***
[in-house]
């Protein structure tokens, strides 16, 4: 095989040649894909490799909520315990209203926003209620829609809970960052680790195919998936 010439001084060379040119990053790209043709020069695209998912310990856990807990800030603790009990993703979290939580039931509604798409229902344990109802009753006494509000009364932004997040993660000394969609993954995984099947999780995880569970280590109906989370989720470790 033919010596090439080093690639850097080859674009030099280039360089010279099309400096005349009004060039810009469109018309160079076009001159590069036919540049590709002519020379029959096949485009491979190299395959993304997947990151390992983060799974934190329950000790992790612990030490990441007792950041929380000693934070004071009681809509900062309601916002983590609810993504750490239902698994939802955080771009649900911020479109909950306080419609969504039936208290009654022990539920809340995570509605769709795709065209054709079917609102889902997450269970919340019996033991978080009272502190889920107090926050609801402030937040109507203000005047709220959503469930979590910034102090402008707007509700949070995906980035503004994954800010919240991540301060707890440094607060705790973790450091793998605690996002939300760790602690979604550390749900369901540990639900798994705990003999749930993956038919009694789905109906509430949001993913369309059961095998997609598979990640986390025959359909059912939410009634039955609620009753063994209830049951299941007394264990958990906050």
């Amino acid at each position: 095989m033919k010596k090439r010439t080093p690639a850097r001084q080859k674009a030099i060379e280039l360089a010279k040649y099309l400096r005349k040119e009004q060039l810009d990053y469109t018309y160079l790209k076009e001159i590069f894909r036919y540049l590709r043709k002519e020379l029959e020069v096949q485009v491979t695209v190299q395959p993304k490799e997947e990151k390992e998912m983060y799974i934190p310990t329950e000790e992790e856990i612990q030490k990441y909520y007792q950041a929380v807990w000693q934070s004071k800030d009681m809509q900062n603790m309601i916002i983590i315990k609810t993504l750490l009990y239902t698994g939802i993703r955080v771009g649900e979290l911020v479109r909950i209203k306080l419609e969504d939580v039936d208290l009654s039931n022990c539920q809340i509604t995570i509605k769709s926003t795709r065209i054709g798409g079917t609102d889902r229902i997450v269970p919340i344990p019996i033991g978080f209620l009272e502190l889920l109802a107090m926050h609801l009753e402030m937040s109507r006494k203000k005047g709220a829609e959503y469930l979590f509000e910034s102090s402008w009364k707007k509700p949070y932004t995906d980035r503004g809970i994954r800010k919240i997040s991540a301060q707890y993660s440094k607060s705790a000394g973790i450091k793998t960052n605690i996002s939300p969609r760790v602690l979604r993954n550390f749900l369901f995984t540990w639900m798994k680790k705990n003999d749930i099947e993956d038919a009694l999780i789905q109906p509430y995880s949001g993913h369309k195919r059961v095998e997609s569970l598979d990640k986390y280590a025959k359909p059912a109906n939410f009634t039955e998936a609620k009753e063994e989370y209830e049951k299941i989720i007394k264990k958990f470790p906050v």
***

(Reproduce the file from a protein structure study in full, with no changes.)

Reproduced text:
[in-house]
């Protein structure tokens, strides 16, 4: 095989040649894909490799909520315990209203926003209620829609809970960052680790195919998936 010439001084060379040119990053790209043709020069695209998912310990856990807990800030603790009990993703979290939580039931509604798409229902344990109802009753006494509000009364932004997040993660000394969609993954995984099947999780995880569970280590109906989370989720470790 033919010596090439080093690639850097080859674009030099280039360089010279099309400096005349009004060039810009469109018309160079076009001159590069036919540049590709002519020379029959096949485009491979190299395959993304997947990151390992983060799974934190329950000790992790612990030490990441007792950041929380000693934070004071009681809509900062309601916002983590609810993504750490239902698994939802955080771009649900911020479109909950306080419609969504039936208290009654022990539920809340995570509605769709795709065209054709079917609102889902997450269970919340019996033991978080009272502190889920107090926050609801402030937040109507203000005047709220959503469930979590910034102090402008707007509700949070995906980035503004994954800010919240991540301060707890440094607060705790973790450091793998605690996002939300760790602690979604550390749900369901540990639900798994705990003999749930993956038919009694789905109906509430949001993913369309059961095998997609598979990640986390025959359909059912939410009634039955609620009753063994209830049951299941007394264990958990906050």
């Amino acid at each position: 095989m033919k010596k090439r010439t080093p690639a850097r001084q080859k674009a030099i060379e280039l360089a010279k040649y099309l400096r005349k040119e009004q060039l810009d990053y469109t018309y160079l790209k076009e001159i590069f894909r036919y540049l590709r043709k002519e020379l029959e020069v096949q485009v491979t695209v190299q395959p993304k490799e997947e990151k390992e998912m983060y799974i934190p310990t329950e000790e992790e856990i612990q030490k990441y909520y007792q950041a929380v807990w000693q934070s004071k800030d009681m809509q900062n603790m309601i916002i983590i315990k609810t993504l750490l009990y239902t698994g939802i993703r955080v771009g649900e979290l911020v479109r909950i209203k306080l419609e969504d939580v039936d208290l009654s039931n022990c539920q809340i509604t995570i509605k769709s926003t795709r065209i054709g798409g079917t609102d889902r229902i997450v269970p919340i344990p019996i033991g978080f209620l009272e502190l889920l109802a107090m926050h609801l009753e402030m937040s109507r006494k203000k005047g709220a829609e959503y469930l979590f509000e910034s102090s402008w009364k707007k509700p949070y932004t995906d980035r503004g809970i994954r800010k919240i997040s991540a301060q707890y993660s440094k607060s705790a000394g973790i450091k793998t960052n605690i996002s939300p969609r760790v602690l979604r993954n550390f749900l369901f995984t540990w639900m798994k680790k705990n003999d749930i099947e993956d038919a009694l999780i789905q109906p509430y995880s949001g993913h369309k195919r059961v095998e997609s569970l598979d990640k986390y280590a025959k359909p059912a109906n939410f009634t039955e998936a609620k009753e063994e989370y209830e049951k299941i989720i007394k264990k958990f470790p906050v």